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Another organisation has somewhere around 90 Qantas pilots on the books who have been, or will likely soon be, placed in offshore jobs. Some of these jobs (ironically in Asia) are offering more take home money than the apparently grossly overpaid equivalent Qantas pilot rank/aircraft type.

The Board are blind to this. They don't know because middle management don't know. And middle management don't know because many of them have been big enough a***holes that the pilots involved have no inclination whatsoever to even hint anything to them until the resignation letter gets handed in.

Last edited by DutchRoll; 6th Nov 2011 at 01:31. Reason: Because there's just no point........
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Old 6th Nov 2011, 01:59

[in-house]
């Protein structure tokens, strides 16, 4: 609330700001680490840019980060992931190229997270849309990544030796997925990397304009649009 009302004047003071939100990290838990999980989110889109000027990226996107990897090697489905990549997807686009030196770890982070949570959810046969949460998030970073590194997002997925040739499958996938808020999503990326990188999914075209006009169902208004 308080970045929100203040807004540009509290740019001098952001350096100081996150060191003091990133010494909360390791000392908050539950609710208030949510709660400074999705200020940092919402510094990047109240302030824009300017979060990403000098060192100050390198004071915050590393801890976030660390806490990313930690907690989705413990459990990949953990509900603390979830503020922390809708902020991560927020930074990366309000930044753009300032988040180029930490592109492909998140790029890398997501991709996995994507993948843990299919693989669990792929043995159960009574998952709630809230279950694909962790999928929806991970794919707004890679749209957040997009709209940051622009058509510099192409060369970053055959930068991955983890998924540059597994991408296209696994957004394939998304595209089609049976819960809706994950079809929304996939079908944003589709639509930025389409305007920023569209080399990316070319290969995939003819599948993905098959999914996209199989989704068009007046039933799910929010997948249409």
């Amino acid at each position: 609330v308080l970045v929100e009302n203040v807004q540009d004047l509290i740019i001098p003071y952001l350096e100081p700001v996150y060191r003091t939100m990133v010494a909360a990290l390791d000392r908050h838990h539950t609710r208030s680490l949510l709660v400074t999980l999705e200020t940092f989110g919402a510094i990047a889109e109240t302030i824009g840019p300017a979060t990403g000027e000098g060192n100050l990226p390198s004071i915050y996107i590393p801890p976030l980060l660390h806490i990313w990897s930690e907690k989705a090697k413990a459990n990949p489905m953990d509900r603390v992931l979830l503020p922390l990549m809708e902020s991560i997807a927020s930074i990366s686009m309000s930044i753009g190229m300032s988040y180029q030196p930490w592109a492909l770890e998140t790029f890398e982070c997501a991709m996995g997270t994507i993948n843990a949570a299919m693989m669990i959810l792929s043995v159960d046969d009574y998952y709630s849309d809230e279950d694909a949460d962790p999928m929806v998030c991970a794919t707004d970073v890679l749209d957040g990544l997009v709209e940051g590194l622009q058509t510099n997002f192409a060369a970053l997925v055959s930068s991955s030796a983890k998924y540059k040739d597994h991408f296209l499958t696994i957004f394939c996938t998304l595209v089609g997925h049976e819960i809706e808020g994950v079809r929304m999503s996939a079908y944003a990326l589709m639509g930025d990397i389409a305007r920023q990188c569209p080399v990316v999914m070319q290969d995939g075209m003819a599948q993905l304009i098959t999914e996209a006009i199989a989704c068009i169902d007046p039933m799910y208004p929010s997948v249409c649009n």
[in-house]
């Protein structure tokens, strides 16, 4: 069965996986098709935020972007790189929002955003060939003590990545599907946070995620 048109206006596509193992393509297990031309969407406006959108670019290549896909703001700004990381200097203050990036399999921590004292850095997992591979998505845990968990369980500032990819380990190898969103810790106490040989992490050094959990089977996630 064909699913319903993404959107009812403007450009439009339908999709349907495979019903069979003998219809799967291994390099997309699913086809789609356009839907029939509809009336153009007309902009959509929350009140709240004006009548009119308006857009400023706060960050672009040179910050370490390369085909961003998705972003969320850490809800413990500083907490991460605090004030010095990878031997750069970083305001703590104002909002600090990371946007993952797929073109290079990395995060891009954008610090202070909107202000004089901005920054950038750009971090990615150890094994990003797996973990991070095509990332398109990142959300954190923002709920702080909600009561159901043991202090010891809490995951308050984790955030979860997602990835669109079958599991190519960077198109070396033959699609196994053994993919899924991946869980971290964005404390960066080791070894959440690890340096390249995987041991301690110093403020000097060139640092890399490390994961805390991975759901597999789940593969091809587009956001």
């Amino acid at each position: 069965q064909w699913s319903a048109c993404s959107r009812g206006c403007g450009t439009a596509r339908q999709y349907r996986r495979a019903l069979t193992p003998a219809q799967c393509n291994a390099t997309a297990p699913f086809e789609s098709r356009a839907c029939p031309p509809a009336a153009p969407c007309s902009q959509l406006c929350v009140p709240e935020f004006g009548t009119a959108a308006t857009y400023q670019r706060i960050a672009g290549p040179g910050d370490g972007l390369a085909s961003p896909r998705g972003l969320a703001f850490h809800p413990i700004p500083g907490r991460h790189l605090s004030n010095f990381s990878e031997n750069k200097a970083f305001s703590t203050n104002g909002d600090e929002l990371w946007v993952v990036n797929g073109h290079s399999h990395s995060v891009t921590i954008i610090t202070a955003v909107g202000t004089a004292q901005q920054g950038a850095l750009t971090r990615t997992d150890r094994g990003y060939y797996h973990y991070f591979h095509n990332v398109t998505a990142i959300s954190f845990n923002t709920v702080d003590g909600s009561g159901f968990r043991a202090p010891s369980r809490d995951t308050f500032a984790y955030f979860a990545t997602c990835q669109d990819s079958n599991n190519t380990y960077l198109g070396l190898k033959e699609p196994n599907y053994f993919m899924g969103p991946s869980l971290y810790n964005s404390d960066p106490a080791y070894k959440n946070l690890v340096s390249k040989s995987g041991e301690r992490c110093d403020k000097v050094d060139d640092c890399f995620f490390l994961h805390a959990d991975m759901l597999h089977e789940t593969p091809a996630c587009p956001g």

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Living in the sandpit beats living in Oz! haha

It is good to see that those who don't like their current employer move on. Opens the place up ultimately for those that do or want to join. This is the free enterprise model at work...
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Old 6th Nov 2011, 03:27
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Smugness

Of course the great danger for Qantas will that no one of skill will want to replace those that are leaving
This is the free enterprise model at work...
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Old 6th Nov 2011, 03:51
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after 5 years in EK (and 2 years command 777) they will be perfect for the 'upcoming DEC contract gigs' at QF
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Old 6th Nov 2011, 04:11
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Qantas:The Future